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French unions disappointed by Sarkozy's proposals

FRENCH union leaders said today they were disappointed with initiatives presented by President Nicolas Sarkozy to tackle the economic crisis and warned they were ready to launch new protests against his government.

Sarkozy announced yesterday that he would scrap a costly local business tax to encourage companies to keep factories and jobs in France, but refused to bow to union demands to provide direct aid to struggling consumers.

Instead, he proposed talks on February 18 to discuss possible increases to welfare benefits or partial income tax cuts.

"There was no concrete or immediate action. Everything was put off until further discussion," said Jean-Claude Mailly, head of the Force Ouvriere union.

Up to 2.5 million people took part in nationwide rallies on January 29 to protest against Sarkozy's 26 billion euro (US$33.9 billion) stimulus package, which put the emphasis on public investment rather that encouraging high street spending.

Leaders of France's eight union federations are due to meet on Monday to plan the next step in their protest movement.

"What is clear is that we need to carry on with the mobilization. If not, we will remain in this hazy situation," Bernard Thibault, head of the large CGT union, told Europe 1 radio, without giving further details.

Francis Chereque, head of the more moderate CFDT union, said he had expected more from Sarkozy, but ruled out further strikes until labor leaders met the president later this month.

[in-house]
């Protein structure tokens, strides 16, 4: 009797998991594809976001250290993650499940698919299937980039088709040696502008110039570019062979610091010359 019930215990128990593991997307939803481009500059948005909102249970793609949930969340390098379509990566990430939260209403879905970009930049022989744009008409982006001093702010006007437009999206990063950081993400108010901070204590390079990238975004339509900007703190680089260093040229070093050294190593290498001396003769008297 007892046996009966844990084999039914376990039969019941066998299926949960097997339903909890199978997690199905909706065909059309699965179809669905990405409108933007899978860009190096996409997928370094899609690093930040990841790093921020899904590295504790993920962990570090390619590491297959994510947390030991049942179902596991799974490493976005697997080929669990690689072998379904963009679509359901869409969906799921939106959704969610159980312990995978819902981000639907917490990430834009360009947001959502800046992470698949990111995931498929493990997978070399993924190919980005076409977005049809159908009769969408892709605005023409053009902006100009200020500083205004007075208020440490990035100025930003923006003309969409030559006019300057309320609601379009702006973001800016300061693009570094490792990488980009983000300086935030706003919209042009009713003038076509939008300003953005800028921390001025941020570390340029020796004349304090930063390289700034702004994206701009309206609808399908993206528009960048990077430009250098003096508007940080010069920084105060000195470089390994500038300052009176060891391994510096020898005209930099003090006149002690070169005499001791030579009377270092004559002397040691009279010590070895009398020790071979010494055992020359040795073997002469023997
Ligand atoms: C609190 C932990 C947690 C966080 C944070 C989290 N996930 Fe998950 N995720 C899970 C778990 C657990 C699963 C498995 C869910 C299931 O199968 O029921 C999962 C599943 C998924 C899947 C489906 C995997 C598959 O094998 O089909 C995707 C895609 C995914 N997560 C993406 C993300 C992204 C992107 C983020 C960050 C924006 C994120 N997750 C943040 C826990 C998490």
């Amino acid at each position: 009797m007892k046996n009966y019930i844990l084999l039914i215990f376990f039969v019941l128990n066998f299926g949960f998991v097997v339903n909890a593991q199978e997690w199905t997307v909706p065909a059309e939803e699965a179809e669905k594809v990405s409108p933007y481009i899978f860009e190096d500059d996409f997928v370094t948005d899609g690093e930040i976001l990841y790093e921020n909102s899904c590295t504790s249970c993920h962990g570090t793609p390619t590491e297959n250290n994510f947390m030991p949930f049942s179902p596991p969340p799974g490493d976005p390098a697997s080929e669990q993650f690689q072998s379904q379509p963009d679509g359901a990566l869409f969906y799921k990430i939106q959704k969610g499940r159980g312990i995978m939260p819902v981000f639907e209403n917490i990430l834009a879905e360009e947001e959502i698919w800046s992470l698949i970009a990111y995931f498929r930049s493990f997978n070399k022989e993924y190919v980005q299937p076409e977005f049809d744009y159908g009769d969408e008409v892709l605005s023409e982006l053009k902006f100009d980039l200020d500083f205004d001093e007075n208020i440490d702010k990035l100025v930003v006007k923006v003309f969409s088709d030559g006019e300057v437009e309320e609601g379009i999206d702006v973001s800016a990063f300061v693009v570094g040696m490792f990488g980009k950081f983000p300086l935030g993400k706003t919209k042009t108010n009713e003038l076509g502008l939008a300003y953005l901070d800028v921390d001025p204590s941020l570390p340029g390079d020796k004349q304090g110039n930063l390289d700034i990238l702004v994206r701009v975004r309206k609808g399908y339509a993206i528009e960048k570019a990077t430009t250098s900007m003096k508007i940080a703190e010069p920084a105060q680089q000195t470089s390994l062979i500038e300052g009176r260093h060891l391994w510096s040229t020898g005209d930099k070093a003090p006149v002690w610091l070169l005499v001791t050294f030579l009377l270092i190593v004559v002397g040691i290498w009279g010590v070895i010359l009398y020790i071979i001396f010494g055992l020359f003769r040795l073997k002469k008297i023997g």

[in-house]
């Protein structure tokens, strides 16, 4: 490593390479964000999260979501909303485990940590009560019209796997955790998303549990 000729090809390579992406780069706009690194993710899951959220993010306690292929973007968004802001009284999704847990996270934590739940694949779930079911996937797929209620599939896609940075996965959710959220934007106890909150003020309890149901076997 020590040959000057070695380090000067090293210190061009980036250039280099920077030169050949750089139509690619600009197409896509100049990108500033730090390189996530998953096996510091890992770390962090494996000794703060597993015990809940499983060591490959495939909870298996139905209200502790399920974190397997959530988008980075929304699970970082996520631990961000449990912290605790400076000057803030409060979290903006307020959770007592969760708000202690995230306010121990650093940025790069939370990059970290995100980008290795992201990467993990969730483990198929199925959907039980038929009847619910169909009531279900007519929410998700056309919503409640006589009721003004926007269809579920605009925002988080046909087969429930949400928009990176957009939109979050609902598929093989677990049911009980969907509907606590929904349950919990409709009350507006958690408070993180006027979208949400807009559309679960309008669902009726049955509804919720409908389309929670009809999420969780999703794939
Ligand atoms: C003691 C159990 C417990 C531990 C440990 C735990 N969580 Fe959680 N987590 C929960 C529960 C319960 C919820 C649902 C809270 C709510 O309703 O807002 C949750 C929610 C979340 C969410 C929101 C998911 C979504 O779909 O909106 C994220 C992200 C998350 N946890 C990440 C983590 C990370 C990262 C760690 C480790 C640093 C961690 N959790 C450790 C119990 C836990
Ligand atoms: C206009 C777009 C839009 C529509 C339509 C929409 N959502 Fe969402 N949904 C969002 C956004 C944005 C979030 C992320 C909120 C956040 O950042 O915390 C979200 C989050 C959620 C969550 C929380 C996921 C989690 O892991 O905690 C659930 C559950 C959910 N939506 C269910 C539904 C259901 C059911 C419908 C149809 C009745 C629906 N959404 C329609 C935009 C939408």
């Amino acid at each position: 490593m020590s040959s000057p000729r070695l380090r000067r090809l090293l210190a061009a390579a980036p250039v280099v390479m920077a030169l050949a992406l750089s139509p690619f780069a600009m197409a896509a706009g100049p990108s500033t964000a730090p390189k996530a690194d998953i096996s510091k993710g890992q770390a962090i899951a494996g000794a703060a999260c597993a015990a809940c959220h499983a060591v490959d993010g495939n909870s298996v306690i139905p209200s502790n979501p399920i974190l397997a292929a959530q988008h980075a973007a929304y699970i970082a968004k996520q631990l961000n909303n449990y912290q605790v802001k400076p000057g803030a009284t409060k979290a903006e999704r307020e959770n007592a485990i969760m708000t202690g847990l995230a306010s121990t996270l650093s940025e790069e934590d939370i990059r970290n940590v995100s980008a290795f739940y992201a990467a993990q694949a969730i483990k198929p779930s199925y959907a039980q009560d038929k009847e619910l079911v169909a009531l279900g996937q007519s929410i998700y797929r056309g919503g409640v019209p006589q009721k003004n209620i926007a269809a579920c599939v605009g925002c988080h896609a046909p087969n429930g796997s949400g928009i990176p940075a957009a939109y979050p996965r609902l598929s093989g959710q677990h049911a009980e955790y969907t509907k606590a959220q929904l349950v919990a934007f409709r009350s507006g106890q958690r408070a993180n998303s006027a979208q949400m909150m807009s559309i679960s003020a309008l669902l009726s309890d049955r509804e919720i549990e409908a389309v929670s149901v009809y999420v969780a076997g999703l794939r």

"(Sarkozy) was not very precise. Clearly there is a sense of deception today," he told RMC radio.

Chereque said unions might set aside a date in March for a second nationwide day of action, while the hardline SUD union said such a rendez-vous was vital.

"We obviously need to maintain the pressure and announce on Monday night a new date for a strong protest in the form of a general strike or national rally," Christian Mahieux, a prominent SUD leader told LCI television.

Sarkozy said his main concern was to save jobs, which have been haemorrhaging in recent months, and ruled out any increase in the minimum wage or generalized reduction in sales taxes, as unions and the opposition Socialists have urged.

Instead, he promised to scrap a costly local corporate tax in 2010, to help keep French firms competitive.

The tax is collected by local authorities, most of which are controlled by leftist parties. The Socialists said it brought in some 20 billion euros a year, not 8 billion as Sarkozy had said, and questioned how the regions would function without the money.

Although refusing to budge on consumer incentives, Sarkozy said he was prepared to talk to the unions about a range of issues, including a possible reduction in income tax or increasing unemployment or family welfare benefit.

"I understand that people are worried. I hear them and I understand them," Sarkozy said yesterday.

Socialist leader Martine Aubry said France needed action not compassion.

"France is sinking at the moment ... (and) the president has not stopped the fall. Ok, he put some things on the table. That is just as well, but it is not good enough and it's not what all our neighbors are doing," she told RTL radio.


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